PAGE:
Normally, I steer clear of discussions of the ethics of music; they bore me to tears. I wanted however to be able to say with a clean conscience, quickly and unambiguously, that something about the intrinsic beauty of the music (some innate, intangible quality) makes performing Winterreise morally "better" than exploiting 9/11 emotions for the willing camera. This seems to be a commonsense truism (but watch out for those); probably many people would agree with this statement, in a general way; and why did I feel uncomfortable with it? The vague intangible felt like a copout, perhaps. How can a classical music concert be an "immoral" act? (I have heard performances, pieces, I considered immoral, at times.) Sometimes I do feel "bad" while playing Winterreise; sometimes I feel bad in the sense of approaching the emotional states of the song cycle (which is pretty damn bad, i.e. suicidal); and sometimes it feels like I have to pretend in order to get there; and between my pretending and the sacredness of the music there is an unpleasant rift. Bad either way: a lose-lose situation. So why do I love the piece so much?

So many of the songs of the cycle begin with rather typical premises, situations, or metaphors drawn from nature--really just clichés of Romantic verse--and then these premises and images have to be "explained" as parallels to the narrator's own experience. For instance: the stream which once ran quickly (in the summer) is now frozen stiff. Love (which once was) is now frozen, sterile, stopped. Yawn. Or, in another song, a leaf hangs on the tree; we watch it, and it falls to its death, like the hope of the lover. Yawn again. There are 24 songs, 24 situations, 24 descriptions: an exhausting array of metaphors for the lover's misery. There is nothing to love about this, per se. What redeems these clichés? I'd suggest the answer to this question is linked to the ethical question I posed earlier. It seems to me that these descriptions, these constantly posed premises, are all fakes, all facades; they are merely the refuge of the narrator, his only defense. Schubert obligingly text-paints these premises; we hear the dogs bark, the stream freeze, the leaf fall; but his real business lays far beyond landscaping, far beyond the too-easy metaphor, and resides instead in the destruction of these metaphorical premises, and in the creation of a musical counter-meaning (a musical insurgency): i.e., that the verbal metaphors are just flood-gates: comforting and distancing scraps of meaning and narrative which hold back impossible rushes of emotion.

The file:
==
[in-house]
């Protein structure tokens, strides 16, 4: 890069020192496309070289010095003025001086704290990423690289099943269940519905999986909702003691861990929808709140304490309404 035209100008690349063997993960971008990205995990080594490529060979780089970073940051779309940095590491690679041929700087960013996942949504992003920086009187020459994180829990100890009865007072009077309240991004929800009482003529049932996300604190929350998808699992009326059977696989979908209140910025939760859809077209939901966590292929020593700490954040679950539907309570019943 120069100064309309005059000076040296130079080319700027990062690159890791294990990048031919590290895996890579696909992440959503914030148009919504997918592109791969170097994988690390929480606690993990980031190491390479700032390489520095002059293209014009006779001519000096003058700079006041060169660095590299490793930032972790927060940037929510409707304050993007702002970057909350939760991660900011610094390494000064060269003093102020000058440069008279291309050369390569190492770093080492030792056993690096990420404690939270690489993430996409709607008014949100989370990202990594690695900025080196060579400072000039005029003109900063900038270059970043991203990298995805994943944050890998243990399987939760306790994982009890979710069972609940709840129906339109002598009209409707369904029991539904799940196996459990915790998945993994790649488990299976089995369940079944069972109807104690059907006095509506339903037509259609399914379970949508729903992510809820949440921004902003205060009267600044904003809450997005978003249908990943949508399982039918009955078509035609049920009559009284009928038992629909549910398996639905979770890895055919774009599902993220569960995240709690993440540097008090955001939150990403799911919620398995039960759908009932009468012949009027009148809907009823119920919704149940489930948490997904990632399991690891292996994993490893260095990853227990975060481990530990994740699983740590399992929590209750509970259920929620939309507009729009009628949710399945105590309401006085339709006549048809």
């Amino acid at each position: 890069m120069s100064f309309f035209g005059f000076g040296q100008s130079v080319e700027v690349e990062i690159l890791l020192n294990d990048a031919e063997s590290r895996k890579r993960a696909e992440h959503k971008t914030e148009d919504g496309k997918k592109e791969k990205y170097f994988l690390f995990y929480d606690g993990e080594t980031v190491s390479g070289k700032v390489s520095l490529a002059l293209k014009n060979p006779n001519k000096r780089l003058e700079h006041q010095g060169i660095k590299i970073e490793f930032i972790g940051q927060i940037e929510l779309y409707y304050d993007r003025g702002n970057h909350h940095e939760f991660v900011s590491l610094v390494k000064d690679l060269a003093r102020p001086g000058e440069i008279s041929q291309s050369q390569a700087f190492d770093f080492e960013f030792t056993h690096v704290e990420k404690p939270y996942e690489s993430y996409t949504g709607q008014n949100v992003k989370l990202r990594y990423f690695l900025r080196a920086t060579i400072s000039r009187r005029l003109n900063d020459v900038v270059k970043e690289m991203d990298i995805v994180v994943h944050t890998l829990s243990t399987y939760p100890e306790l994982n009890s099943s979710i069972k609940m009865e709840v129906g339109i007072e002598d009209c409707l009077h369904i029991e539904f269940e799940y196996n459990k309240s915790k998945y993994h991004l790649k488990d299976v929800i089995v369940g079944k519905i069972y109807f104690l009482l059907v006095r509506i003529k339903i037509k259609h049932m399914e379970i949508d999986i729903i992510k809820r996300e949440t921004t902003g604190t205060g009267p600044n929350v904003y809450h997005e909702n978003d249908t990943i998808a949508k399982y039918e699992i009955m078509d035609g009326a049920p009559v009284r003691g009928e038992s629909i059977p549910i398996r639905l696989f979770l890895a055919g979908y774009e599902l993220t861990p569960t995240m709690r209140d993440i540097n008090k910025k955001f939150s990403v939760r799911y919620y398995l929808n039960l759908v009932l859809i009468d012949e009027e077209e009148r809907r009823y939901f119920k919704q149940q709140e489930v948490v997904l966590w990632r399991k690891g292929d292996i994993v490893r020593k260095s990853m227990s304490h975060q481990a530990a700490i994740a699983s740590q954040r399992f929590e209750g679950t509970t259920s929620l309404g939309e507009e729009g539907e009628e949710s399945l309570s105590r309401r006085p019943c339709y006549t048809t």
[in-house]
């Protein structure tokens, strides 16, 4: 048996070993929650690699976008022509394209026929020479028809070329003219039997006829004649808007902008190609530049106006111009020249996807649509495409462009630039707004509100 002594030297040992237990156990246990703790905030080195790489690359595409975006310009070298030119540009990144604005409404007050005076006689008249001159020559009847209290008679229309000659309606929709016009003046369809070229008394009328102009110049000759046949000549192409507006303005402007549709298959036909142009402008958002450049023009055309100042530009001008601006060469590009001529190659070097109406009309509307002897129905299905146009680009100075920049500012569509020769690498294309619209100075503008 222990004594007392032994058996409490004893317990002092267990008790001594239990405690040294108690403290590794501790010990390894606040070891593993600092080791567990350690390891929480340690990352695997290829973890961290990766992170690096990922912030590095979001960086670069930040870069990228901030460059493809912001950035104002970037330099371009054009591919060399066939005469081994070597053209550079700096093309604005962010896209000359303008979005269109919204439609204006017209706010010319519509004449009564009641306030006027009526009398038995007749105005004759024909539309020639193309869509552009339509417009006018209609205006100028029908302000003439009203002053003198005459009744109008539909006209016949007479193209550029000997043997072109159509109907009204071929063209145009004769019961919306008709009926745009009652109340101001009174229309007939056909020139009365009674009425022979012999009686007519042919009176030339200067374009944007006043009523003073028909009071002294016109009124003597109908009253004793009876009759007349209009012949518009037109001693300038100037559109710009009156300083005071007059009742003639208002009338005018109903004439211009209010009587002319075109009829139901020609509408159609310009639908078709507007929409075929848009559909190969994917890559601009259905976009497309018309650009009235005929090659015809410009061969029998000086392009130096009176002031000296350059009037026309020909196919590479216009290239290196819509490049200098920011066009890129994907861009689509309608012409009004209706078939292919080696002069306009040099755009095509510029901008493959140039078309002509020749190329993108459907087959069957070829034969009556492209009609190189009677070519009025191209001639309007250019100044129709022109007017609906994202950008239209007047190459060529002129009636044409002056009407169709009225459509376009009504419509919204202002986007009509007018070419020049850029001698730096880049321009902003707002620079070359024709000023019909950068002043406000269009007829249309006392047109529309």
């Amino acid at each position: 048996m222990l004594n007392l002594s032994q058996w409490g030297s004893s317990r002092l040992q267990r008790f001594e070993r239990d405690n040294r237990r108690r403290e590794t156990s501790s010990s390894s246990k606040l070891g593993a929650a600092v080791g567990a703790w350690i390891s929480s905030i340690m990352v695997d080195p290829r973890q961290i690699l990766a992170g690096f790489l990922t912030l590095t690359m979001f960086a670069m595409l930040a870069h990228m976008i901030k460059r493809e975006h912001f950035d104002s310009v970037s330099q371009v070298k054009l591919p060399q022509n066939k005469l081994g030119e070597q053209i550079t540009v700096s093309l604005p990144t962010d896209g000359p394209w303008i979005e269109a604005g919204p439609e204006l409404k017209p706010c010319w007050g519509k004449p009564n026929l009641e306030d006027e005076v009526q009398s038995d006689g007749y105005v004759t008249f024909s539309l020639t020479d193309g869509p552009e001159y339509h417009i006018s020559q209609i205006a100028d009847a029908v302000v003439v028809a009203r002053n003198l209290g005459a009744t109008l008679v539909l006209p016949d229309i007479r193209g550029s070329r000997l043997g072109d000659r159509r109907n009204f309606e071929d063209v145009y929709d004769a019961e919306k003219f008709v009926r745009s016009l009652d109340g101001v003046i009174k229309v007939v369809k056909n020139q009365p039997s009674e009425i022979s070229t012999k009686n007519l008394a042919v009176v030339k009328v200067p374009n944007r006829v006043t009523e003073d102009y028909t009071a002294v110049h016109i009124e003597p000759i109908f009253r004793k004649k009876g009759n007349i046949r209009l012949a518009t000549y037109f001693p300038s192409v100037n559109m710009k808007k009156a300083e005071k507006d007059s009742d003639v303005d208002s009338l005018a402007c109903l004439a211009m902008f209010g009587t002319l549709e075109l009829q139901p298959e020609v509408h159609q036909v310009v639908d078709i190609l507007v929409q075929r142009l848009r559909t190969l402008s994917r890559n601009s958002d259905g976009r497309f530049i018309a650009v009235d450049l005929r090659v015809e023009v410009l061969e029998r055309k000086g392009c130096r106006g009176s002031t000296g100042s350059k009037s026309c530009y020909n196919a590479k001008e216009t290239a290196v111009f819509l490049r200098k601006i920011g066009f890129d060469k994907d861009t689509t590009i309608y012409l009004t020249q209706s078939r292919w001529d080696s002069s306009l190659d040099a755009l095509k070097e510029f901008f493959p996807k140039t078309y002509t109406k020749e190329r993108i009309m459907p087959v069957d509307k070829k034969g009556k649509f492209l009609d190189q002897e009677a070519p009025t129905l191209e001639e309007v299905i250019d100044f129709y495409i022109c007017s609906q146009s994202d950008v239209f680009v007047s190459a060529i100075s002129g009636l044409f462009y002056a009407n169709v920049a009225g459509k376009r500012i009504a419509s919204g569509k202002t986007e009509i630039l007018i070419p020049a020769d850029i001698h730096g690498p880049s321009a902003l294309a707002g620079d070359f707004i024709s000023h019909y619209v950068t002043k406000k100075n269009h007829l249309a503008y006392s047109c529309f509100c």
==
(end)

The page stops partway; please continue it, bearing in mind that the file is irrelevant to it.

From the first song, even: the narrator is attempting to "tell a story," "set the scene," etc. etc. He is very nearly whining. "I used to be happy. I was almost married. Then she left me, and now life sucks, and it's fucking cold." (I hold the rights to this rather loose, contemporary translation.) Schubert's music obligingly walks in a minor key with the narrator; the verse structure sets forth the various facets of the textual description, allows the various complaints to be enumerated and articulated; allows, in short, the story to be told. No, let me put it another way: Schubert's setting allows the narrator to pretend he is telling the story.

But in the final stanza of the poem, Schubert noticed not just the obvious, the more tender tone, but a more subtle and crucial change, a slight shift of the terms of the perennially rewritten contract: Who is telling this story? The famous shift to the major for this final verse, a Schubert cliché (once again he dips into the familiar barrel of tricks for yet another miracle trick), necessitates some reharmonizations, some new interpolated leading tones (E#, G#). These leading tones are uncannily beautiful, and soften the march-steps of the narrator. Who is operating behind the scenes to make this happen, to make the voice-leading work? The composer, of course; some ulterior force. These notes call attention to themselves, and to the narrator beyond the narrator.